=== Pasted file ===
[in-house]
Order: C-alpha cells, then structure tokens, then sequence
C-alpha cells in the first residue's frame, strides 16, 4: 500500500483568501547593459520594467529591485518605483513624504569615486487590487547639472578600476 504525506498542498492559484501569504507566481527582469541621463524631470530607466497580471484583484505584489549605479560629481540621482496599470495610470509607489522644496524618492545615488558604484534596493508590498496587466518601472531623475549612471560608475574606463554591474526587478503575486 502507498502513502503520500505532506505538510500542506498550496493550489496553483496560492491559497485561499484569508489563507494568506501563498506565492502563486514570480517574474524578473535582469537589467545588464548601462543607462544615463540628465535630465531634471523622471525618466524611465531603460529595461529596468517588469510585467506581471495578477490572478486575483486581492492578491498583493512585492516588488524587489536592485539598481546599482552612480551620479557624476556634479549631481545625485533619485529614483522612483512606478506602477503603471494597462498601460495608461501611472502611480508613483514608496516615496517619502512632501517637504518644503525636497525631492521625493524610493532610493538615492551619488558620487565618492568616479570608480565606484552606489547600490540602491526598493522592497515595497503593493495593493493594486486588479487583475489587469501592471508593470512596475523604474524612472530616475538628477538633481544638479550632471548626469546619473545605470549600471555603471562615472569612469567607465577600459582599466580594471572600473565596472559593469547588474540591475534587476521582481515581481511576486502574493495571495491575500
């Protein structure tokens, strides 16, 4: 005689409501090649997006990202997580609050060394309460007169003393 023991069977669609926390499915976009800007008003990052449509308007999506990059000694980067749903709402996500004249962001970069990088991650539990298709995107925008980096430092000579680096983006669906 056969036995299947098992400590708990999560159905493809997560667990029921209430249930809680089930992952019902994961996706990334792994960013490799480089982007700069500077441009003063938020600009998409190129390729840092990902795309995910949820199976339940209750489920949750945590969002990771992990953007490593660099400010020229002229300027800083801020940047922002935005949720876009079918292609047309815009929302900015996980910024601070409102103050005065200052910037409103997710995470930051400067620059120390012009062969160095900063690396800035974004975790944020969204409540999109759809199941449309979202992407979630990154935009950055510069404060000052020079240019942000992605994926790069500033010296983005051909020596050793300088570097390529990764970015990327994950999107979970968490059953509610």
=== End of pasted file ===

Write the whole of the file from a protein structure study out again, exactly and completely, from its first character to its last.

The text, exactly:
[in-house]
Order: C-alpha cells, then structure tokens, then sequence
C-alpha cells in the first residue's frame, strides 16, 4: 500500500483568501547593459520594467529591485518605483513624504569615486487590487547639472578600476 504525506498542498492559484501569504507566481527582469541621463524631470530607466497580471484583484505584489549605479560629481540621482496599470495610470509607489522644496524618492545615488558604484534596493508590498496587466518601472531623475549612471560608475574606463554591474526587478503575486 502507498502513502503520500505532506505538510500542506498550496493550489496553483496560492491559497485561499484569508489563507494568506501563498506565492502563486514570480517574474524578473535582469537589467545588464548601462543607462544615463540628465535630465531634471523622471525618466524611465531603460529595461529596468517588469510585467506581471495578477490572478486575483486581492492578491498583493512585492516588488524587489536592485539598481546599482552612480551620479557624476556634479549631481545625485533619485529614483522612483512606478506602477503603471494597462498601460495608461501611472502611480508613483514608496516615496517619502512632501517637504518644503525636497525631492521625493524610493532610493538615492551619488558620487565618492568616479570608480565606484552606489547600490540602491526598493522592497515595497503593493495593493493594486486588479487583475489587469501592471508593470512596475523604474524612472530616475538628477538633481544638479550632471548626469546619473545605470549600471555603471562615472569612469567607465577600459582599466580594471572600473565596472559593469547588474540591475534587476521582481515581481511576486502574493495571495491575500
């Protein structure tokens, strides 16, 4: 005689409501090649997006990202997580609050060394309460007169003393 023991069977669609926390499915976009800007008003990052449509308007999506990059000694980067749903709402996500004249962001970069990088991650539990298709995107925008980096430092000579680096983006669906 056969036995299947098992400590708990999560159905493809997560667990029921209430249930809680089930992952019902994961996706990334792994960013490799480089982007700069500077441009003063938020600009998409190129390729840092990902795309995910949820199976339940209750489920949750945590969002990771992990953007490593660099400010020229002229300027800083801020940047922002935005949720876009079918292609047309815009929302900015996980910024601070409102103050005065200052910037409103997710995470930051400067620059120390012009062969160095900063690396800035974004975790944020969204409540999109759809199941449309979202992407979630990154935009950055510069404060000052020079240019942000992605994926790069500033010296983005051909020596050793300088570097390529990764970015990327994950999107979970968490059953509610």